Note: Depicts impulse responses for the 2.5th percentile economy (China) , the median economy (Turkey) , the 97.5th percentile economy (Saudi Arabia) , and the reference economy (United States) to monetary policy shocks that raise the nominal policy interest rate by one percentage point, ranked with respect to the peak impulse response of output. All variables are annualized, where applicable.
Figure 29.
Figure 29.

Impulse Responses to a Foreign Monetary Policy Shock

Citation: IMF Working Papers 2017, 089; 10.5089/9781475592757.001.A999

Note: Depicts impulse responses for the 2.5th percentile recipient economy (Mexico) , the median recipient economy (Japan) , the 97.5th percentile recipient economy (Spain) , and the source economy (United States) to a monetary policy shock that raises the nominal policy interest rate by one percentage point, ranked with respect to the peak impulse response of output. All variables are annualized, where applicable.
Figure 30.
Figure 30.

Impulse Responses to a Domestic Government Expenditure Shock

Citation: IMF Working Papers 2017, 089; 10.5089/9781475592757.001.A999

Note: Depicts impulse responses for the 2.5th percentile economy (Argentina) , the median economy (Israel) , the 97.5th percentile economy (Czech Republic) , and the reference economy (United States) to government expenditure shocks that raise the primary fiscal balance ratio by one percentage point, ranked with respect to the peak impulse response of output. All variables are annualized, where applicable.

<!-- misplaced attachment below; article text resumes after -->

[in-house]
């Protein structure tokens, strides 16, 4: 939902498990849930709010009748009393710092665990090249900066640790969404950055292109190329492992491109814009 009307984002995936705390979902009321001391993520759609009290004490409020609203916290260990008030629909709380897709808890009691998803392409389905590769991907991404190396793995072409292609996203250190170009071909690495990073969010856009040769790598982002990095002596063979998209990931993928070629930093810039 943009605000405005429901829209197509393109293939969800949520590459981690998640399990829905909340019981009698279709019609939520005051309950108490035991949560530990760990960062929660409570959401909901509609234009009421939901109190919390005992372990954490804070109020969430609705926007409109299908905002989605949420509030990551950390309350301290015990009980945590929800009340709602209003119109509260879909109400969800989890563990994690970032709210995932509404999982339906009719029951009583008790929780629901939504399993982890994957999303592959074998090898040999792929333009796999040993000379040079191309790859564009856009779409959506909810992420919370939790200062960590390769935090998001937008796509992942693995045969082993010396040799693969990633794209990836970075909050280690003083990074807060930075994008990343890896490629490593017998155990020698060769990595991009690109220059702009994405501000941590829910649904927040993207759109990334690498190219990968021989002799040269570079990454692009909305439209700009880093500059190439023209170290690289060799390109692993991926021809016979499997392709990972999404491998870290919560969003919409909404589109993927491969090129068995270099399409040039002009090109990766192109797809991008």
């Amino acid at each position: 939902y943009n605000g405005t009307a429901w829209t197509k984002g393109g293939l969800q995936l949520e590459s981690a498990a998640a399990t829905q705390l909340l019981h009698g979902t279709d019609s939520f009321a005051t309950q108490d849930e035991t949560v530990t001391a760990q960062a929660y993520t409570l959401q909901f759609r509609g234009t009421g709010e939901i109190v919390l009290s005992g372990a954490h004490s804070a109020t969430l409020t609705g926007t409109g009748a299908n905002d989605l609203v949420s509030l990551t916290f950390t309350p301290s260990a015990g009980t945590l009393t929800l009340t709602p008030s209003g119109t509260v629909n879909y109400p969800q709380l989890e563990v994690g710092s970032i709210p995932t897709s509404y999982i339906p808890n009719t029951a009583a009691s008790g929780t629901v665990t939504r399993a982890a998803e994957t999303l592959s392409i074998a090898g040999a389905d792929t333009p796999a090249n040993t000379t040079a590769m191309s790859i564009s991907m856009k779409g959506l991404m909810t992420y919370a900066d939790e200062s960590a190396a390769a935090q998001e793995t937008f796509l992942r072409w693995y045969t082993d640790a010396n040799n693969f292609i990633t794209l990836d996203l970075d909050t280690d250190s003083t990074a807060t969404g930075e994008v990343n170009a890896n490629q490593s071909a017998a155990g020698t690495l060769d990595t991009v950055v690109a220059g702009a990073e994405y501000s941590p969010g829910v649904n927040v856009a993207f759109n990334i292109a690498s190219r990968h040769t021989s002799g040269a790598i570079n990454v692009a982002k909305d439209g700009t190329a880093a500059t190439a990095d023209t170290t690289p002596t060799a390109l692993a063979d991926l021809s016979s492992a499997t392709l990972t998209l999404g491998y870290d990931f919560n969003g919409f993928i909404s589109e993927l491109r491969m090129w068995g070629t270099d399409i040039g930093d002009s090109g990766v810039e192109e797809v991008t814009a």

Figure 31.
Figure 31.

Impulse Responses to a Foreign Government Expenditure Shock

Citation: IMF Working Papers 2017, 089; 10.5089/9781475592757.001.A999

Note: Depicts impulse responses for the 2.5th percentile recipient economy (Canada) , the median recipient economy (New Zealand) , the 97.5th percentile recipient economy (Australia) , and the source economy (United States) to a government expenditure shock that raises the primary fiscal balance ratio by one percentage point, ranked with respect to the peak impulse response of output. All variables are annualized, where applicable.
Figure 32.
Figure 32.

Impulse Responses to a Domestic Corporate Tax Rate Shock

Citation: IMF Working Papers 2017, 089; 10.5089/9781475592757.001.A999